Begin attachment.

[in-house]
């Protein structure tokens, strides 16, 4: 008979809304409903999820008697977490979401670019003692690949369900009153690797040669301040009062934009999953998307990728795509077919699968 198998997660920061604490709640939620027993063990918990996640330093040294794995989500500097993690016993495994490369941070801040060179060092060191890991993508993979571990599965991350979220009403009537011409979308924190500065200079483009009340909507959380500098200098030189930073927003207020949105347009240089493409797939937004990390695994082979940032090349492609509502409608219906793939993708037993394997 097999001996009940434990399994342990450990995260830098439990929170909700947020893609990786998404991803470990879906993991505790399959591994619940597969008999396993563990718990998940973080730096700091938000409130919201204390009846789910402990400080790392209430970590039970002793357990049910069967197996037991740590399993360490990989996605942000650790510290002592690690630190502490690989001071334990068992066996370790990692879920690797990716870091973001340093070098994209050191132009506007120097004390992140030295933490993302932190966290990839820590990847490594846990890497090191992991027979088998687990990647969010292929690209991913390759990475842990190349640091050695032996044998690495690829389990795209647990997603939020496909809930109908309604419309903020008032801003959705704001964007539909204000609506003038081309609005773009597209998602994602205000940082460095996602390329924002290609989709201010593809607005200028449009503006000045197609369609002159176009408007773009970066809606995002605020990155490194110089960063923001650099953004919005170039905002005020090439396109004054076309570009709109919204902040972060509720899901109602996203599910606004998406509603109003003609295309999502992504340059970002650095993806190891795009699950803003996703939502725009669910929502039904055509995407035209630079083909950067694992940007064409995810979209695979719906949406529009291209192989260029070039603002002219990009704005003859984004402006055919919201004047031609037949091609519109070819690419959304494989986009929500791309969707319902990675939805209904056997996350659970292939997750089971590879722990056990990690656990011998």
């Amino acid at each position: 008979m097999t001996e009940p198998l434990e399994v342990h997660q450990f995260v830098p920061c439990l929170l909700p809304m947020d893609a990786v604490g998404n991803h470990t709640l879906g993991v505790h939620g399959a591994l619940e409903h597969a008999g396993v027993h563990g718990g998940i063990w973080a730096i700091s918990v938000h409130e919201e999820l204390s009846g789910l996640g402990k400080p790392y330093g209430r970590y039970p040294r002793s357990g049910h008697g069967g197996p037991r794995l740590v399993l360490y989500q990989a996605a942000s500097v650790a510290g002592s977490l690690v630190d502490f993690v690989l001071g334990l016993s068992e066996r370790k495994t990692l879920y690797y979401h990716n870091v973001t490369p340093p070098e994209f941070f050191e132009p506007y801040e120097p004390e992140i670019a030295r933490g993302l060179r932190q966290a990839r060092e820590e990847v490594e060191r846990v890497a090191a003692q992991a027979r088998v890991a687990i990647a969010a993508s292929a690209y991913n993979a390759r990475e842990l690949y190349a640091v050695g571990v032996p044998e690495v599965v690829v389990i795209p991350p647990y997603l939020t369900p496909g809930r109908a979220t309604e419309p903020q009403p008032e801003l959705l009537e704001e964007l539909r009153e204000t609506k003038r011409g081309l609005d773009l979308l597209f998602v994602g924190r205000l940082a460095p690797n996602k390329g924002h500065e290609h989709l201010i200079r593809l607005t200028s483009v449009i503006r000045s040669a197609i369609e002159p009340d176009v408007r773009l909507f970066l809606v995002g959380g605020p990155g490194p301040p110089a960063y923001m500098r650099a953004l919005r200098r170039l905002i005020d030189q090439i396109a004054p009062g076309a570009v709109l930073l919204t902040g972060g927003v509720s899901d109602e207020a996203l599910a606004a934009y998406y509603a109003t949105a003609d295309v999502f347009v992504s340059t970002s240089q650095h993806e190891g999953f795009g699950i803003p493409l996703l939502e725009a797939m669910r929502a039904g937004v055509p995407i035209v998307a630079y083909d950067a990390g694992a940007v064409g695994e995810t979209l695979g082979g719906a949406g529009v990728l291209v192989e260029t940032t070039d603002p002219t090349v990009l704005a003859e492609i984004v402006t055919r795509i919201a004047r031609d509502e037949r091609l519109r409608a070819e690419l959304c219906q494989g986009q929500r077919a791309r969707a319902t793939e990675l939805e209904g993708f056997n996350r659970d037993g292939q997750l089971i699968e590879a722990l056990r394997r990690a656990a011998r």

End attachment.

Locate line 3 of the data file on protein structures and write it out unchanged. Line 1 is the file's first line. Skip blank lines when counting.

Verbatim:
């Amino acid at each position: 008979m097999t001996e009940p198998l434990e399994v342990h997660q450990f995260v830098p920061c439990l929170l909700p809304m947020d893609a990786v604490g998404n991803h470990t709640l879906g993991v505790h939620g399959a591994l619940e409903h597969a008999g396993v027993h563990g718990g998940i063990w973080a730096i700091s918990v938000h409130e919201e999820l204390s009846g789910l996640g402990k400080p790392y330093g209430r970590y039970p040294r002793s357990g049910h008697g069967g197996p037991r794995l740590v399993l360490y989500q990989a996605a942000s500097v650790a510290g002592s977490l690690v630190d502490f993690v690989l001071g334990l016993s068992e066996r370790k495994t990692l879920y690797y979401h990716n870091v973001t490369p340093p070098e994209f941070f050191e132009p506007y801040e120097p004390e992140i670019a030295r933490g993302l060179r932190q966290a990839r060092e820590e990847v490594e060191r846990v890497a090191a003692q992991a027979r088998v890991a687990i990647a969010a993508s292929a690209y991913n993979a390759r990475e842990l690949y190349a640091v050695g571990v032996p044998e690495v599965v690829v389990i795209p991350p647990y997603l939020t369900p496909g809930r109908a979220t309604e419309p903020q009403p008032e801003l959705l009537e704001e964007l539909r009153e204000t609506k003038r011409g081309l609005d773009l979308l597209f998602v994602g924190r205000l940082a460095p690797n996602k390329g924002h500065e290609h989709l201010i200079r593809l607005t200028s483009v449009i503006r000045s040669a197609i369609e002159p009340d176009v408007r773009l909507f970066l809606v995002g959380g605020p990155g490194p301040p110089a960063y923001m500098r650099a953004l919005r200098r170039l905002i005020d030189q090439i396109a004054p009062g076309a570009v709109l930073l919204t902040g972060g927003v509720s899901d109602e207020a996203l599910a606004a934009y998406y509603a109003t949105a003609d295309v999502f347009v992504s340059t970002s240089q650095h993806e190891g999953f795009g699950i803003p493409l996703l939502e725009a797939m669910r929502a039904g937004v055509p995407i035209v998307a630079y083909d950067a990390g694992a940007v064409g695994e995810t979209l695979g082979g719906a949406g529009v990728l291209v192989e260029t940032t070039d603002p002219t090349v990009l704005a003859e492609i984004v402006t055919r795509i919201a004047r031609d509502e037949r091609l519109r409608a070819e690419l959304c219906q494989g986009q929500r077919a791309r969707a319902t793939e990675l939805e209904g993708f056997n996350r659970d037993g292939q997750l089971i699968e590879a722990l056990r394997r990690a656990a011998r």